Monday, August 13

Where Would We Be Without Each Other? (Part 2)

Under Construction: Where Would We Be Without Each Other? (Part 2)

Many years ago, Billy and Ruth Graham were driving through a long stretch of road construction.  They had numerous slowdowns, detours, and stops along the way.  Finally they left the construction zone and smooth pavement stretched out before them.  A sign caught Ruth's attention: "End of construction.  Thanks for your patience."  For years after that she said these words would be perfect as an inscription on her grave stone.  Though I haven't seen it, I'm told when she died in 2007 they were included on the stone.  

You know, we're all "under construction."  Beginning when we trust Jesus as Lord and Savior and continuing throughout our lives, we are being made more and more into the image of Jesus.  Eventually, this life will end and we will be like him for we will see him face-to-face in his presence (1 John 3:2).  Finally, our construction will be complete.

Read: Philippians 1:1-8
1 Paul and Timothy, servants of Christ Jesus,  

To all the saints in Christ Jesus who are at Philippi, with the overseers and deacons:

2 Grace to you and peace from God our Father and the Lord Jesus Christ.

3 I thank my God in all my remembrance of you, 4 always in every prayer of mine for you all making my prayer with joy, 5 because of your partnership in the gospel from the first day until now.  6 And I am sure of this, that he who began a good work in you will bring it to completion at the day of Jesus Christ.  7 It is right for me to feel this way about you all, because I hold you in my heart, for you are all partakers with me of grace, both in my imprisonment and in the defense and confirmation of the gospel.  8 For God is my witness, how I yearn for you all with the affection of Christ Jesus.

Last post Paul began his letter by leveling the ground before the cross.  We saw that we are all equal in the sight of God.  There is no hierarchy or special category of Christian.  He was Timothy's spiritual father, yet they were both servants of Christ.  The average Philippian Christian was just as important as the elders and deacons.  Where would we be without each other?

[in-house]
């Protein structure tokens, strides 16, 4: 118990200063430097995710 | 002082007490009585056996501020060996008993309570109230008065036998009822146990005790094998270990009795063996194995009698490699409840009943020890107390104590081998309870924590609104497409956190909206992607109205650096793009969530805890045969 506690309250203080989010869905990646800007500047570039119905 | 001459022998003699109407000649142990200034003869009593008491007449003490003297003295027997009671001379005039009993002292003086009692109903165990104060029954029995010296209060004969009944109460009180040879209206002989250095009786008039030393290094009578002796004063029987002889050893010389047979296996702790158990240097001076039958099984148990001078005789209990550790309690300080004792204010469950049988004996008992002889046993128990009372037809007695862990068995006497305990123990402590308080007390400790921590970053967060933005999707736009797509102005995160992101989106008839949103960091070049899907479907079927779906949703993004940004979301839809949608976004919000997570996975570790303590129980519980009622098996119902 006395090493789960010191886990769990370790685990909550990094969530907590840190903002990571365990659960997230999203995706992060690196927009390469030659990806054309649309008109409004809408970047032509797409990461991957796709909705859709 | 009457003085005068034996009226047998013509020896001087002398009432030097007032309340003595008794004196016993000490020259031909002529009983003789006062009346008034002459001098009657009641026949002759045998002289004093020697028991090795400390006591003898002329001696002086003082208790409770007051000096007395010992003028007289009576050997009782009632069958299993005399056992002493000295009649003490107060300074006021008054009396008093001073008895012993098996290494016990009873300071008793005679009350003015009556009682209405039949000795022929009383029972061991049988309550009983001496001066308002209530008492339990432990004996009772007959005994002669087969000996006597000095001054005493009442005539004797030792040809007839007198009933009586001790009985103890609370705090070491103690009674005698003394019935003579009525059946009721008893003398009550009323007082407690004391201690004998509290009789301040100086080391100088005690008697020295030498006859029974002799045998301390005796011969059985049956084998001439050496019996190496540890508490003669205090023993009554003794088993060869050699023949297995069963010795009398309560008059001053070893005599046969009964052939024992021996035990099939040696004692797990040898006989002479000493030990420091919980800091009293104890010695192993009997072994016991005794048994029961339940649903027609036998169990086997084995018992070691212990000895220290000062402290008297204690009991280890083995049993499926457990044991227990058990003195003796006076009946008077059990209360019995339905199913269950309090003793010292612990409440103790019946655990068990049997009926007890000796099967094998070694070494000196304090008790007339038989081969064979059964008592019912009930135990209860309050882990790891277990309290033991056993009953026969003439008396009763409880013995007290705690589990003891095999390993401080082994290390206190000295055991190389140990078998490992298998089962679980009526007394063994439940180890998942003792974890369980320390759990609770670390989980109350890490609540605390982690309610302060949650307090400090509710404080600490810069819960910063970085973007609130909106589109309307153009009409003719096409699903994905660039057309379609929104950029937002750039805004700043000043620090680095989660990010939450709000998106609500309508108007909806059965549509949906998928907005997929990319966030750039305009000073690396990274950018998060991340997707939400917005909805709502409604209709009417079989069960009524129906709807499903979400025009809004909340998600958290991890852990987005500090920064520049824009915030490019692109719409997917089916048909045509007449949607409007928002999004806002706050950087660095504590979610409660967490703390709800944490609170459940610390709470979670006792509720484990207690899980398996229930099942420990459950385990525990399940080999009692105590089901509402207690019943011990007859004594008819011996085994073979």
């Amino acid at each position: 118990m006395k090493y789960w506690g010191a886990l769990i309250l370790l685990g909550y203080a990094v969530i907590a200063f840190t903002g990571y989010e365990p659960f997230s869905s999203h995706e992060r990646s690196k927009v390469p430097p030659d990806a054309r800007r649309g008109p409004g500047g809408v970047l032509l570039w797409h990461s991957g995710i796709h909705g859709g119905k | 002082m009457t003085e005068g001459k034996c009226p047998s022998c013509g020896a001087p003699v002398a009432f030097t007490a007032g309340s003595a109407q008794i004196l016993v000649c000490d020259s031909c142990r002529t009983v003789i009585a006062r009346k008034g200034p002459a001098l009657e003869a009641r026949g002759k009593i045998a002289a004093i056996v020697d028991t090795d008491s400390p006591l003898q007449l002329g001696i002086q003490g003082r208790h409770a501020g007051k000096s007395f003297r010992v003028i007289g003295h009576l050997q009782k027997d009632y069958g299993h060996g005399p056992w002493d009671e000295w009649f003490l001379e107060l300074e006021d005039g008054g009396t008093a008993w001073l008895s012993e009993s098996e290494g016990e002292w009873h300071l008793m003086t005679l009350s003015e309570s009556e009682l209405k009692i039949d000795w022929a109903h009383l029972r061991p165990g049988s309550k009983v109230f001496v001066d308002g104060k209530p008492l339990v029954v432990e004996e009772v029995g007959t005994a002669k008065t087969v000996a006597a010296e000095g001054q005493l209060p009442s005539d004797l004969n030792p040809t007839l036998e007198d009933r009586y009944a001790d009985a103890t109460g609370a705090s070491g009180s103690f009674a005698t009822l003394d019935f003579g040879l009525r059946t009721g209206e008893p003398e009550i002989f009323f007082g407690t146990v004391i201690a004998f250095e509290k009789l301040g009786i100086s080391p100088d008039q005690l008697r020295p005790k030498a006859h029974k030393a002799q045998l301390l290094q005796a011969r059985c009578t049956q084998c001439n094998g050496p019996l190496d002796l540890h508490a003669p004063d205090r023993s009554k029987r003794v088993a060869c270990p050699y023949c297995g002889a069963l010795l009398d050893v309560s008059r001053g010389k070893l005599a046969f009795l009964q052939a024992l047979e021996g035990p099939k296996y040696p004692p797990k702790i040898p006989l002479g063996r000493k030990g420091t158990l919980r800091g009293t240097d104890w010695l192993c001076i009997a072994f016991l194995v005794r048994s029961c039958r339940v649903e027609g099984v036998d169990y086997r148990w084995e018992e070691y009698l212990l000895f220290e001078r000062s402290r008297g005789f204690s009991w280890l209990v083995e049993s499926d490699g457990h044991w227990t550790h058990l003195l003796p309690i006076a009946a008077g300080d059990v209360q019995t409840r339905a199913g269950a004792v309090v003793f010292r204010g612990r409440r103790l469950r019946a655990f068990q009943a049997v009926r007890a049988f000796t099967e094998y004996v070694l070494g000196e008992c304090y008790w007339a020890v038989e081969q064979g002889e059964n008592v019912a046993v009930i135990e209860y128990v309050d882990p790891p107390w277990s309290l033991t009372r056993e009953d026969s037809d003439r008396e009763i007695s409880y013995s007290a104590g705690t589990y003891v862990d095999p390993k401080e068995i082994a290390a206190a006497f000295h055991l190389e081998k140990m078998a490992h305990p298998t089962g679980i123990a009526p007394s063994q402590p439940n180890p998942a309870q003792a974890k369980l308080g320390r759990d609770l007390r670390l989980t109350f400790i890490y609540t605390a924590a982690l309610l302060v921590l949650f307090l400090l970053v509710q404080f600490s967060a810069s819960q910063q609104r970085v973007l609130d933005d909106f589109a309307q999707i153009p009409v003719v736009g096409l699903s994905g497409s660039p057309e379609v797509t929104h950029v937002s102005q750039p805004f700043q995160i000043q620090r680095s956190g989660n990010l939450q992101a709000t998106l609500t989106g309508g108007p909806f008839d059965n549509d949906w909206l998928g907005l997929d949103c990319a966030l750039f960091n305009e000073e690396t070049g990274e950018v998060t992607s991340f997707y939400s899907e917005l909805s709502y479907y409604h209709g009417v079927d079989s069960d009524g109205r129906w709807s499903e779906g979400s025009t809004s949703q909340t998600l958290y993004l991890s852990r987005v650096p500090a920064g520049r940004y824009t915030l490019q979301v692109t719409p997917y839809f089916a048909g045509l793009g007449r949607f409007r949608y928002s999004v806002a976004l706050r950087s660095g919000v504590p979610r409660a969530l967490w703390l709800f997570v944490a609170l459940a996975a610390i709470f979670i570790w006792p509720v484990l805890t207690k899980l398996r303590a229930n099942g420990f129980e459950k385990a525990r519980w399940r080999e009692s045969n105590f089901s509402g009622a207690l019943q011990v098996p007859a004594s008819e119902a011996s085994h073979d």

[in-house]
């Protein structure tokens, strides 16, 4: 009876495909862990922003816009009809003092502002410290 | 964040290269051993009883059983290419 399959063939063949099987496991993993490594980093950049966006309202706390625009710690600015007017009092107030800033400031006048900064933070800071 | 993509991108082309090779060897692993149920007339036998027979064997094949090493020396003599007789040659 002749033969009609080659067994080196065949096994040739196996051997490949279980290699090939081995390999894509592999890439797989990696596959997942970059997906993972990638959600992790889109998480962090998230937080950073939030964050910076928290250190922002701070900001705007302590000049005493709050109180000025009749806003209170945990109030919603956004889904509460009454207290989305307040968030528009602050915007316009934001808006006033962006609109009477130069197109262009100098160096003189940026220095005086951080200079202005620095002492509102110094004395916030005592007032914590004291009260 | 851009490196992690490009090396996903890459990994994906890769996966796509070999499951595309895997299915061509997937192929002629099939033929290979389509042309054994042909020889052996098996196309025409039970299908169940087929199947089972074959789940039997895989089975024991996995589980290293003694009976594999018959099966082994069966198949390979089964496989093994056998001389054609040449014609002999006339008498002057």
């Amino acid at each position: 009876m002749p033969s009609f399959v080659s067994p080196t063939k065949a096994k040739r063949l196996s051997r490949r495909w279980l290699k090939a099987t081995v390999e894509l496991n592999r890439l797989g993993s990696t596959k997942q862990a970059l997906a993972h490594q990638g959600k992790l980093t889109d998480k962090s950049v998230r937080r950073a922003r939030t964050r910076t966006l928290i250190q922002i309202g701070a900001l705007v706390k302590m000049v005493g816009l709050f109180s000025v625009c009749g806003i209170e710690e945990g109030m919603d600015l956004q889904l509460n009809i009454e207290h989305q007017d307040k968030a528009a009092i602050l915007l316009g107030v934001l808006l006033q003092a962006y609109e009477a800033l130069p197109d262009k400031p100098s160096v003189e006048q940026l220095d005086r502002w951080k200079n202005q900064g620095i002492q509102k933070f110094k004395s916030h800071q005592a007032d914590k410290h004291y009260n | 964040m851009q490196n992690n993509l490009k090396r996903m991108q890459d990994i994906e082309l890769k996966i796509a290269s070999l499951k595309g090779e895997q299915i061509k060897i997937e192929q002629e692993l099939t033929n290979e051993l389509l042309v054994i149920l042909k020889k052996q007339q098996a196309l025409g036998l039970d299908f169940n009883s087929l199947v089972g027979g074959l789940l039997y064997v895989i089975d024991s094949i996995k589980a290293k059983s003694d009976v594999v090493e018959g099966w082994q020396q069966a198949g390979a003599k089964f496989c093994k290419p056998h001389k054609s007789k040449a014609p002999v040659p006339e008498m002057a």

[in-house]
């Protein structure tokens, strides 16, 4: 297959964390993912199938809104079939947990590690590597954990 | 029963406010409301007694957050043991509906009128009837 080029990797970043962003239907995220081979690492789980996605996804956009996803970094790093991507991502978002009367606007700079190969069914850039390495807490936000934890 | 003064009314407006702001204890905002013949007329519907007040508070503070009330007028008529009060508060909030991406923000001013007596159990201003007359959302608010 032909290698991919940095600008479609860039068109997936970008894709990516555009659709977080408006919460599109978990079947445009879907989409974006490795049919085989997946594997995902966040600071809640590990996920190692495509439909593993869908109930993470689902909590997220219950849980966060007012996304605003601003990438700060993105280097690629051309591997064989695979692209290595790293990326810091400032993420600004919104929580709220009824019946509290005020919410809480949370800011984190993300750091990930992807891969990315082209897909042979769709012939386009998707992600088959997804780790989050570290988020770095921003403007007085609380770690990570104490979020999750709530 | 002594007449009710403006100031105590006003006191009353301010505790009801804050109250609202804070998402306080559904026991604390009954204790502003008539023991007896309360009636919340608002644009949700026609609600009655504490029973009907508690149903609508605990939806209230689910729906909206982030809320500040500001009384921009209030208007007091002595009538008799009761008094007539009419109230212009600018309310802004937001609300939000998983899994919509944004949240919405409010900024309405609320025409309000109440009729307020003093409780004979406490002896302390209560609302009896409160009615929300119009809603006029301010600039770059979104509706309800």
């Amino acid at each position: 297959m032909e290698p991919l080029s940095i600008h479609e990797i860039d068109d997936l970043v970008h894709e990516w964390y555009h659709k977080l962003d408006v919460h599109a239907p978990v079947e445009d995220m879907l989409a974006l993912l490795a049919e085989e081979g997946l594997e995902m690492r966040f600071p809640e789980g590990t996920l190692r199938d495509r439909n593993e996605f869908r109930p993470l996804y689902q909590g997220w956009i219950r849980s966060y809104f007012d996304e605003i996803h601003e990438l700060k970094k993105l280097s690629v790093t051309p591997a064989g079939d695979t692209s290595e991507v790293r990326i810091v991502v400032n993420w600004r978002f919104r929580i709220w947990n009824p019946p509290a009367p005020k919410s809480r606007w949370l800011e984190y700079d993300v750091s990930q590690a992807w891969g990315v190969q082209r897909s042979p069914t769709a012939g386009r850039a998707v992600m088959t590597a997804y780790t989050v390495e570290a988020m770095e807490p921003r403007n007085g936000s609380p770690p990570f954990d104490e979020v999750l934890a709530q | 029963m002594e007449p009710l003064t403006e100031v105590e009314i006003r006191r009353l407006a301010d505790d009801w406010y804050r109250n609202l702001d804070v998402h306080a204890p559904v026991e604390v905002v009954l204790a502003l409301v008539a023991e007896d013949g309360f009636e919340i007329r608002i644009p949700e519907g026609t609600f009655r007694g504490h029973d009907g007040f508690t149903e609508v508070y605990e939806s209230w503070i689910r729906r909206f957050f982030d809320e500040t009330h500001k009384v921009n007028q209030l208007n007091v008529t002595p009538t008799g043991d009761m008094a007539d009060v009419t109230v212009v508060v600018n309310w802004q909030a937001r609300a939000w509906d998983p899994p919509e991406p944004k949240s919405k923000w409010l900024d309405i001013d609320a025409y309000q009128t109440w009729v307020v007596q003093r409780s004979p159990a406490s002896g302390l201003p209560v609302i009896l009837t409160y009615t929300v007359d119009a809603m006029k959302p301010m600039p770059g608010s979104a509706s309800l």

In today's passage, Paul begins showing us how spiritual friendship works.  First, we should be thankful for one another (v. 3).  Human nature is to compare ourselves to others.  We want to know how we measure up.  We realize we may not be the best or the brightest, but we also aren't the worst.  As we look at others, we might be jealous of their abilities or their looks.  We might try to make ourselves feel superior to them by putting them down.  There's something in us that wants to feel significant and after the Fall, we too often find it in comparison to others.

If anyone had a right to feel significant, it was Paul.  He was an apostle.  He'd seen the Lord.  He spoke with power.  God worked amazing miracles through him.  Yet Paul saw himself rightly as a servant.  He wasn't better.  He didn't feel a need to compare himself to anyone else.  Instead, he was thankful for them.  He didn't see them as a bother or a nuisance or an obstacle.  He didn't think of them as inferior or less important.  He gave thanks.

Part of God's construction in our lives is to teach us how to see others, not through comparison, but with gratefulness for them.  When we think of them, our first thought should be thanks.  We need one another and we need to learn to be grateful for one another.  When we can give thanks for even the most difficult people we know, we will be on our way to be made like Jesus.